OPINION: No matter where you go, you can take home with you

Photo courtesy of The O’Conner Group | Staff Writer Emily Price talks about the importance of keeping your home close to your heart.

I remember the day that I moved to college vividly. There were a lot of unspoken things I missed and a lot of tears I tried not to spill. Saying goodbye to my parents and the place I call home was the hardest thing I have ever had to do. I thought I was losing my home and the few weeks leading up to that day consisted of me repeating that thought and letting the tears fall. I knew I wasn’t leaving for good, but it felt final. It felt as if once I left, things would never be the same. I was right, but in a good way.

The thing that made leaving so difficult was how much I love my home. I have always been a very home-oriented person. I always want to stay in, I love having dinner or watching one of my favorite movies with my parents, I own more blankets than I can count and I change into my comfy clothes the second I return from school or work. Home is where my heart is, but what will happen when I pack up my stuff and leave? Will my heart come with me or will I exist with my body and my heart in two separate places?

The answer was neither. My heart stayed there, but it came with me too. It expanded to fit and exist in both places. Suddenly, I have so much more to love in my life than I ever did.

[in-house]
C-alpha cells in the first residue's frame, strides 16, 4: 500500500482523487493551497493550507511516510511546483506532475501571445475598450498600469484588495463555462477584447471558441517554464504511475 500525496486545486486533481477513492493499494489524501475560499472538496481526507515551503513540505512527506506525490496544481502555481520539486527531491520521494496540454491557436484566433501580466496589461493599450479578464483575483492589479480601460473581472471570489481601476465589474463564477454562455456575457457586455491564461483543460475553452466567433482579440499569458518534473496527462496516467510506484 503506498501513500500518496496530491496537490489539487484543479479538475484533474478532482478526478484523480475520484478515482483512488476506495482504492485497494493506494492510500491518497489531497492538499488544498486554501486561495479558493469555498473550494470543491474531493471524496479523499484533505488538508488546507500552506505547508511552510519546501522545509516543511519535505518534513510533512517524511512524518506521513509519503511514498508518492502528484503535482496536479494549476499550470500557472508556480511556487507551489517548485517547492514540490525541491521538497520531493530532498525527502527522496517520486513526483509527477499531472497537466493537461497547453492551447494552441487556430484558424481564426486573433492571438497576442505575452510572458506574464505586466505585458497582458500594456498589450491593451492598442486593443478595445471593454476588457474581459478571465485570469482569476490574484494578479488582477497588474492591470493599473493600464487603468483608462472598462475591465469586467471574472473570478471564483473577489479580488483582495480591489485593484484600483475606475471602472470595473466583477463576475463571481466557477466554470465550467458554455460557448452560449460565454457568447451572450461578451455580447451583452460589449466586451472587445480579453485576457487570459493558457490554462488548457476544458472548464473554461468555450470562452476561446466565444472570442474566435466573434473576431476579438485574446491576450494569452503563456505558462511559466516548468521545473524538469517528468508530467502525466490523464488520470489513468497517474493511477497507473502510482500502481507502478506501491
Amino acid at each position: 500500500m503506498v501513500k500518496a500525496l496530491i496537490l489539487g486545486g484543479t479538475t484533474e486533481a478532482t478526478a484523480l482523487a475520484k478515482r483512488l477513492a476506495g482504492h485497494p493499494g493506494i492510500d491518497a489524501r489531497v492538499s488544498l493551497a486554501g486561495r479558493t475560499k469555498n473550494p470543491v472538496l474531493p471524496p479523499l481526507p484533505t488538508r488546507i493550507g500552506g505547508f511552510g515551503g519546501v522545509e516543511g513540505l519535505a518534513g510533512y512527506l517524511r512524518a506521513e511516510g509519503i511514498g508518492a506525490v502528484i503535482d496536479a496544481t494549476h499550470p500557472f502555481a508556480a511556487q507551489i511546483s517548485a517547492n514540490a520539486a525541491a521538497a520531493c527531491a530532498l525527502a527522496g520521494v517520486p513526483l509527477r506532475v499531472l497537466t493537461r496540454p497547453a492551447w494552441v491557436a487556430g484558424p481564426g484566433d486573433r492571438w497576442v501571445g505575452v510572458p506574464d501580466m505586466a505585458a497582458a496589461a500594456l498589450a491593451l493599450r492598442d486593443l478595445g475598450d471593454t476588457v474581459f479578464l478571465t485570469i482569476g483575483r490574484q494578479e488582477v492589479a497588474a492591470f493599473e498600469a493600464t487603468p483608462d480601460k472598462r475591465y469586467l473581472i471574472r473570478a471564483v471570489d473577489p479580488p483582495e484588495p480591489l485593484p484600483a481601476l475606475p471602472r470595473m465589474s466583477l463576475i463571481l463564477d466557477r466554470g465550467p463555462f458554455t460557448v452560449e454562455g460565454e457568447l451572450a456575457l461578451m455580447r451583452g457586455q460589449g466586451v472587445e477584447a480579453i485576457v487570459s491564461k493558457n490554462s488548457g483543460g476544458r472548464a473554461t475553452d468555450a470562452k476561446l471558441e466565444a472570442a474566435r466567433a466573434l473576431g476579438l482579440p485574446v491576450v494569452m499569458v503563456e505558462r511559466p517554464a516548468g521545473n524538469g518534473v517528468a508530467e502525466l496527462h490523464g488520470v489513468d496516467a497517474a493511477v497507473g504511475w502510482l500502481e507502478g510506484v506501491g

At Xavier, I still do all the stuff I did with my family. I love to watch movies with my friends (under all those blankets that I have), go to basketball games, tell stories over dinner or have a quiet night in.

Coming here didn’t mean that I lost my home, it meant that home became a feeling. It’s the feeling of seeing my friends sitting in our section of the caf, of talking to my parents on the phone or finally coming back to my room after a long day. I feel home when I see a picture of my dog or when I meet my mom or dad for lunch.

Home is where the heart is, and my heart is in everything that I love, not just the house I grew up in or the streets where I learned to drive. Home is how I feel.

Things haven’t been the same since that day, but they aren’t meant to be. Being displaced from all the stuff I used to know was difficult, and it is still difficult every day, but when I have those moments that make me feel at home, I know it is all worth it.

Going to college means growing and learning things about myself that I wouldn’t be able to by staying in the place I grew up, even though that place gave me so much. I was forced to step out of my comfort zone. I realized that comfort is something that I have control over. It is something we all have control over.

Any big move or change that you have to make can be done because when you leave home, you also have the power to take it with you.

Emily Price is a first-year psychology major and staff writer for the Newswire from Miamisburg, Ohio.